'Altitude': Film Review
Denise Richards and Dolph Lundgren star in this B-movie actioner set on a plane.
Any B-movie in which Dolph Lundgren plays a bad guy piloting a hijacked plane while “Ride of the Valkyries” blares on the soundtrack should not be entirely discounted. Especially when the venerable action star is not the main attraction, but rather plays second fiddle to not one but two female performers. The first is Denise Richards as an FBI agent who encounters far more than she bargained for on what was supposed to be a routine flight, and the second is Greer Grammer (daughter of Kelsey), a former Miss Teen Malibu who surprisingly makes for an impressively badass villain.
Destined to be watched at home while gorging on pizza and beer, Altitude is no better or worse than the countless other genre offerings littering VOD listings and receiving the sort of token theatrical runs designed to make home consumers feel they're getting a bargain. As with similar efforts, this one features performers who've seen better box-office days, such as Richards, who hasn't been able to maintain her career momentum after such late-'90s successes as Starship Troopers and Wild Things, and Lundgren, enjoying renewed popularity thanks to his appearances in the Expendables movies.
The story begins with hostage negotiator Gretchen (Richards) ignoring a direct order during a tense situation and getting demoted to a desk assignment in D.C. On the plane ride, she gets bumped up to first class and winds up sitting next to the dapper, British-accented Terry (Kirk Barker), who strikes up a flirtatious conversation. But he becomes visibly unnerved by the arrival of several other passengers: Sharpe (Lundgren), Rawbones (Chuck Liddell), whose moniker perfectly suits his demeanor, and Sadie (Grammer), who happens to be Terry's ex. It turns out that Terry had betrayed all of them in a jewelry heist and has run off with the gems, and now they're seeking both the loot and revenge. And a lucrative heist it must have been, since Terry offers Gretchen no less than $50 million to help him get off the plane alive.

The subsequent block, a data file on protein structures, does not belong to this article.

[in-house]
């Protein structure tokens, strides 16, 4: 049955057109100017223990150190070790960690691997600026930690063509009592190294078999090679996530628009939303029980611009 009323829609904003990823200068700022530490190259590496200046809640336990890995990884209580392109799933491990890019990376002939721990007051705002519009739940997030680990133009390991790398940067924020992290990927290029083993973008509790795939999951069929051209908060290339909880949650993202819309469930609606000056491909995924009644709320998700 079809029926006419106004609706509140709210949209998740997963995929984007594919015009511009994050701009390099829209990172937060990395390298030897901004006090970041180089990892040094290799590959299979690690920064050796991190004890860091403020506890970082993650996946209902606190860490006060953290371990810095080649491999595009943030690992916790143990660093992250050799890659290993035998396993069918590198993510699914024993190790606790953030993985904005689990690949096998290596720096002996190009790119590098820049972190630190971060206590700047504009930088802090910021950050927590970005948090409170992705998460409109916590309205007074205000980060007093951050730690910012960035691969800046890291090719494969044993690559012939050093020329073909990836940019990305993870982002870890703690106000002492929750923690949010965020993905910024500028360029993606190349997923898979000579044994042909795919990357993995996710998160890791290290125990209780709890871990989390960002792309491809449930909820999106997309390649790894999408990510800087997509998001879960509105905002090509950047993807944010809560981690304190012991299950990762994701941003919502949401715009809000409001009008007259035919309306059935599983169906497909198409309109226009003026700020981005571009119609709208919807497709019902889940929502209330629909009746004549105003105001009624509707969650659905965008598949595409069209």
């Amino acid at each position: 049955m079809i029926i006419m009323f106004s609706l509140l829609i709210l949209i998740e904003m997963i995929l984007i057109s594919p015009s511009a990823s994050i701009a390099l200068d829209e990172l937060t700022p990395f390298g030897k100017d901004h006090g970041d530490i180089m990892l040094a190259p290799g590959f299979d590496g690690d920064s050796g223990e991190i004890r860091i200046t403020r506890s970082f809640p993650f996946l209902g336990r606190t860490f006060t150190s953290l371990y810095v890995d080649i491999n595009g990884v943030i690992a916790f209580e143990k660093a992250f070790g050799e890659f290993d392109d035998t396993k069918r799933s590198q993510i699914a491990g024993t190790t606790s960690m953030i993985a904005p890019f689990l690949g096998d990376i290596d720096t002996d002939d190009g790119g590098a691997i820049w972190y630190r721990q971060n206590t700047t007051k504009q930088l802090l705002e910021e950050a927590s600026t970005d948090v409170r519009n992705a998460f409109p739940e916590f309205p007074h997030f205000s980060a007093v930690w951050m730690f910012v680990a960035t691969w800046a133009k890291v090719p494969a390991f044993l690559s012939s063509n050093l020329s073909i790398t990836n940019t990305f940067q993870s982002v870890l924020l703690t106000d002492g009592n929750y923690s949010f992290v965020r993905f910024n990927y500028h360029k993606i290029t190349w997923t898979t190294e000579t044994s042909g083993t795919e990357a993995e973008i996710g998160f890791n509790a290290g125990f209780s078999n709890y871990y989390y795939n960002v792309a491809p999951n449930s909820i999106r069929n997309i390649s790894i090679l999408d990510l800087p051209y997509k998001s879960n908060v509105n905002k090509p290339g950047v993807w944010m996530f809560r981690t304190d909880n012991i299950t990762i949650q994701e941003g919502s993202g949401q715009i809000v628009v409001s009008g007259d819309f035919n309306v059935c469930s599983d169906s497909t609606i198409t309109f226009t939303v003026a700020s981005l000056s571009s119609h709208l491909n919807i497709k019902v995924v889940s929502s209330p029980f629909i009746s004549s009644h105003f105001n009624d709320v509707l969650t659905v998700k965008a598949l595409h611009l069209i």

Although Gretchen doesn't believe him at first, she quite reasonably changes her mind after discovering a flight attendant's dead body in a storage unit. With the help of an air marshal (Jordi Vilasuso) who happens to be on board, she takes it upon herself to spoil the criminals' plans, with hell, not surprisingly, breaking loose. Since the action takes place entirely on the plane, it's mainly of the claustrophobic variety, with the shootouts and fistfights often rendered in near incomprehensible fashion.
Still, director Alex Merkin does reasonably well with an obviously low budget, and the screenplay by Jesse Mittelstadt thankfully doesn't take itself too seriously. That's not to say it's good, mind you, with the film's last line, delivered by Richards, definitely not destined to go down in screen history. Richards acquits herself well as an action star, demonstrating an impressive physicality that merits an onscreen credit for her Pilates instructor. Finally, there's the fun generated by the appearance of Jonathan Lipnicki, the tyke actor from Jerry Maguire, here amusingly camping it up as a maddeningly peppy flight attendant.
Production: Grindstone Entertainment Group, Taylor & Dodge, Hollywood Media Bridge, Switzer Entertainment, Safier Entertainment, Rough Cut Films, Boundless Pictures, Tilt/Shift Films, Firebrand
Cast: Denise Richards, Dolph Lundgren, Greer Grammer, Kirk Barker, Jordi Vilasuso, Jonathan Lipnicki, Chelsea Edmundson, Chuck Liddell
Director: Alex Merkin
Screenwriter: Jesse Mittelstadt
Producers: Jonathan DelPonte, Phillip B. Goldfine, Tyler W. Konney, John Landolfi, Chad Law, Jared Safier, Richard Switzer
Executive producers: David Allen, Michael Bien, Rj Burne, Brandon Burrows, Jason Cherubini, Alexander Ferguson, Milan Friedrich, Mickey Gooch Jr., Hans Hernke, Joanna Koss, Alex Lebovici, Jordan Yale Levine, Jonathan Lipnicki, Michael Maccini, James Macmillan, Chad Oliver, Jason Owolabi, Courtney Lauren Penn, Steve Ponce, Nick Reed, Benjamin Sacks, Mike Santoro, John Sword, Randy Wayne
Director of photography: Dane Lawing
Production designers: Shannon Muldoon, Alex Napiwocki
Editor: Alex Merkin
Costume designers: Corey Czerwinski, Tomika Smalls, Elke Van der Steen
Composer: Bobby Tahouri
Rated R, 88 min.